It’s been a good month at the Sea Hag Marina, in spite of the lingering effects of Tropical Storm Debby. The scallop season began with a bang, with limits within a few hours, but as the continued outflow of upriver rainfall made its way into the gulf, the challenge became finding the scallops that were there. At times the tannin-stained water provided limited visibility, so scallopers moved north and south of the river looking for clearer water, finding some good limits in the Pepperfish Keys area. Constant west winds also brought in a lot of floating grass, but the committed scallopers managed to find some tasty meals. The same issues made fishing a challenge as well. Fresh water close to shore and floating grass impacted both redfish and trout fishing, but there were fish available. Capt. Tommy Thompson and I went out for a very brief trip on the last weekend and managed a number of keeper trout and missed some redfish strikes on shore
lines to the north of the river. Offshore, the grouper bite was inconsistent, but there were some fine catches and there were lots of Florida snapper and black seabass for fish fries. We get a lot of questions about how to fish inshore in floating grass, so I thought I’d describe some of the techniques we’ve found to work over the years. Grass is a major challenge to me, since I fish almost exclusively with artificials, with topwater plugs being my favorite. However, grass puts a major damper on just about any fishing with plugs. Probably the most successful method of fishing in heavy grass is using cut pinfish fillets under popping corks. You will still be clearing a lot of grass, but having a piece of cut bait suspended just off the bottom, with the occasional pop of a Cajun Thunder rig will attract the trout and redfish when they are present. Substituting a jig with a Gulp bait or DOA shrimp will also produce, but fishing them without a popping cork will result in lots of grass on your jig. Try to keep your baits in one area without retrieving them too rapidly. Since I try to stick to artificials, I use two major lure choices: first, a simple gold spoon with a weedguard. Capt. Mark Brady recommends bending the very end of the weedguard downward to keep redfish from feeling the sharp end of the wire when they hit the spoon, which makes them drop it rapidly. Work the spoon close to the bottom, bouncing it along. Heavy thumps usually signify a redfish is interested in the spoon but not committed. As a follow-up lure, or as the single lure I use most frequently, use a Texas-rigged soft jerkbait, using an offset worm hook or an Owner soft-bait hook that comes with a small weight attached to the bottom of the hook. When fishing very shallow, I use an unweighted jerkbait from 4 to 6 inches in length. The crucial aspect of fishing these baits is to make sure the very tip of the hook is slightly buried in the top of the bait. I’ve included a brief video link that shows how to make this simple rig here.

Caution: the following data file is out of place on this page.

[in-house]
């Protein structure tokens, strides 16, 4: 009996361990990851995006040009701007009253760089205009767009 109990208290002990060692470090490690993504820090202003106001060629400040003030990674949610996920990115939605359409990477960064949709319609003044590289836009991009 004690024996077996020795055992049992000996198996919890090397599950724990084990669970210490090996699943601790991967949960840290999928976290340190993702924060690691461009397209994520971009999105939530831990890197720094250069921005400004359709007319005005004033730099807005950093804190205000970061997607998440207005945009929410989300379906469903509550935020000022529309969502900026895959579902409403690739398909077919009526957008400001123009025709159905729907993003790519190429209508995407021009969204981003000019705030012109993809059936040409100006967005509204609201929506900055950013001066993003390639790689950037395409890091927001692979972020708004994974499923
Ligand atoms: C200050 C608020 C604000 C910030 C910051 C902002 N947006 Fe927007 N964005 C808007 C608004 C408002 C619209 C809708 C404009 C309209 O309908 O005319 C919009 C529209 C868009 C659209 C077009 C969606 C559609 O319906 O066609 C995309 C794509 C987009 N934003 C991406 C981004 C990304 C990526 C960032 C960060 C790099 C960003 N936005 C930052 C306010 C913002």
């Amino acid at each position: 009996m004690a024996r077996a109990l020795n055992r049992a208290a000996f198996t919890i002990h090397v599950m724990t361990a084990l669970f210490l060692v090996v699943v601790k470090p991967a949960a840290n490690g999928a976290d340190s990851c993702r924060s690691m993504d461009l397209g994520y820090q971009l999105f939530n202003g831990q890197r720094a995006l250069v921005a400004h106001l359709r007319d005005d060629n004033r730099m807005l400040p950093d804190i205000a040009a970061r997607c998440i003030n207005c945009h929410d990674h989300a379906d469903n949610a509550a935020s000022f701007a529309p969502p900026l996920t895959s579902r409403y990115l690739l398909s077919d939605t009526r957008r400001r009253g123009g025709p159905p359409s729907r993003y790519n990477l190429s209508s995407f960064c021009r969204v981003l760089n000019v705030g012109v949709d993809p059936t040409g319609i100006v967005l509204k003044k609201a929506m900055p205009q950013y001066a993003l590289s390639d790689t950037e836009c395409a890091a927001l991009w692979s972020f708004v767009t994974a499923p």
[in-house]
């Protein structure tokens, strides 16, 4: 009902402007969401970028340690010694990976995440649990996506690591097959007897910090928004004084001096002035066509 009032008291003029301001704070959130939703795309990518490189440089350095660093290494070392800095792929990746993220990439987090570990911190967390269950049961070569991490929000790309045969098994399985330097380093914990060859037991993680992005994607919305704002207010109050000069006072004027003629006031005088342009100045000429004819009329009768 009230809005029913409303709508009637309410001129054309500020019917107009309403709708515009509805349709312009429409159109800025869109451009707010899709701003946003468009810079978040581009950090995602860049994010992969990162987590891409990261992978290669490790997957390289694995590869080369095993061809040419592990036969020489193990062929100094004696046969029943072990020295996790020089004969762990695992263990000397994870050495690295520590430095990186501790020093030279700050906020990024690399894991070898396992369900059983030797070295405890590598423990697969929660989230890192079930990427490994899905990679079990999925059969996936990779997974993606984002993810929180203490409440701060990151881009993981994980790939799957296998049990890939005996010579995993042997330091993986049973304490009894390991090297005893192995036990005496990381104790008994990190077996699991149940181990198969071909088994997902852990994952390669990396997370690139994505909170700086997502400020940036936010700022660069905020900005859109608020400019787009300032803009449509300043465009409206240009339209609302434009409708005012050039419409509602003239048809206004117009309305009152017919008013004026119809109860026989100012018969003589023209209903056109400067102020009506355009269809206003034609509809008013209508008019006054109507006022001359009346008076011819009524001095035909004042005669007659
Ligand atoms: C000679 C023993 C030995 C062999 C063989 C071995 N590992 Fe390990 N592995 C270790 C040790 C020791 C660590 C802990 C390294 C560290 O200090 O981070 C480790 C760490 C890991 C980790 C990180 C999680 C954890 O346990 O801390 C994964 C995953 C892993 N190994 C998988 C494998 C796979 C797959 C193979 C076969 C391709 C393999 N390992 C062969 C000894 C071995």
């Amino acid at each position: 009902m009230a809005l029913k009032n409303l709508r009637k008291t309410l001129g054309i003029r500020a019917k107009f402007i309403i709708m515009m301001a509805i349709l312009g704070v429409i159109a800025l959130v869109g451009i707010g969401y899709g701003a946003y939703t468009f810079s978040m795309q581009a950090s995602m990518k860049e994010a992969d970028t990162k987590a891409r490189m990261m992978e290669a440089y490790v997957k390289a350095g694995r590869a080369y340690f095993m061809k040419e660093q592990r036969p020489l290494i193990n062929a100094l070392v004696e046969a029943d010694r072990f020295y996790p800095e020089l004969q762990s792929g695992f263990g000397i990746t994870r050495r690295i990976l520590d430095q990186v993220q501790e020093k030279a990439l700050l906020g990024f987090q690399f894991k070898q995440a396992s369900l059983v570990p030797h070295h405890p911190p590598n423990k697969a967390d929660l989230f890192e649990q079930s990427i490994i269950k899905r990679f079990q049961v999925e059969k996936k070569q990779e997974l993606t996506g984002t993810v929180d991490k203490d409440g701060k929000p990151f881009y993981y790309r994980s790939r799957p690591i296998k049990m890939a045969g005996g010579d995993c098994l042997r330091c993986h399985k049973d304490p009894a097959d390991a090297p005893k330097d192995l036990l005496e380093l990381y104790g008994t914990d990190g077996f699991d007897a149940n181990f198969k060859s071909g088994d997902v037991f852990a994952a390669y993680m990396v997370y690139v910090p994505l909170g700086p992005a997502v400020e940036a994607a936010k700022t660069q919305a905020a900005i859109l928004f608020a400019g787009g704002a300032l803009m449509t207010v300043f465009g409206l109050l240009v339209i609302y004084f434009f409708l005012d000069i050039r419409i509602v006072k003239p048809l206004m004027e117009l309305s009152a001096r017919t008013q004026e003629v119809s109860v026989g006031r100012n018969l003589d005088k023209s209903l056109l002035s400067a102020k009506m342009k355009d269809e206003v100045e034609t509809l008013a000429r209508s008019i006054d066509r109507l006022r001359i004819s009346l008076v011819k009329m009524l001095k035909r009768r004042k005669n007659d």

There are a variety of jerkbaits that can be rigged this way, including the DOA CAL tails, Salt Water Assassin shad tails, and Gulp makes a jerkbait as well. My particular favorite is a Salt Water Assassin Die Dapper, which is a long jerkbait with a shad tail, but any of these will work excellently. A huge selection of jerkbaits, along with a great selection of hooks for rigging them, can be found in the Sea Hag Marina’s Ship’s Store. On a light spinning rod with 10 pound braid, these baits can be thrown for surprising distances. They can be worked in a variety of methods until you find one that seems to be working in your area. I will occasionally reel them quickly across the top of the water, letting the shad tail vibrate back and forth, similar to a freshwater buzz bait. Sometime I will let it sink a few feet, then work it as if it a topwater plug, walking the dog just under the surface. Sometimes, letting it suspend and giving it quick jerks, then letting it sink slowly toward the bottom will work as well. The largest trout caught on my boat this year was a 6.5 pound gator caught by Dr. Bob Watson on a jerkbait rigged in this manner, and of all the lures I use, it is by far the most weedless when correctly rigged; it will almost never pick up any grass, no matter how thick it is.
August 2012 Fishing Forecast
Offshore, keep in mind that amberjack season is open beginning August 1. If you want some exercise and some great eating, target these great fighters with one of our offshore guides. Gag grouper remain open as well. We expect the water to gradually clear inshore over the next few weeks. There are scallops present, and as the water clears, limits will be taken easily. Summer is traditionally slow for inshore fishing, with lots of scallopers and high water temperatures, but trout will be found in deeper water, up to ten feet, and solitary redfish will be planning for their schooling behavior in the fall. Don’t forget to drop by the Ship’s Store for scalloping supplies, fishing licenses, rod and reels combos, and any lures and terminal tackle you might need for a great time on the water.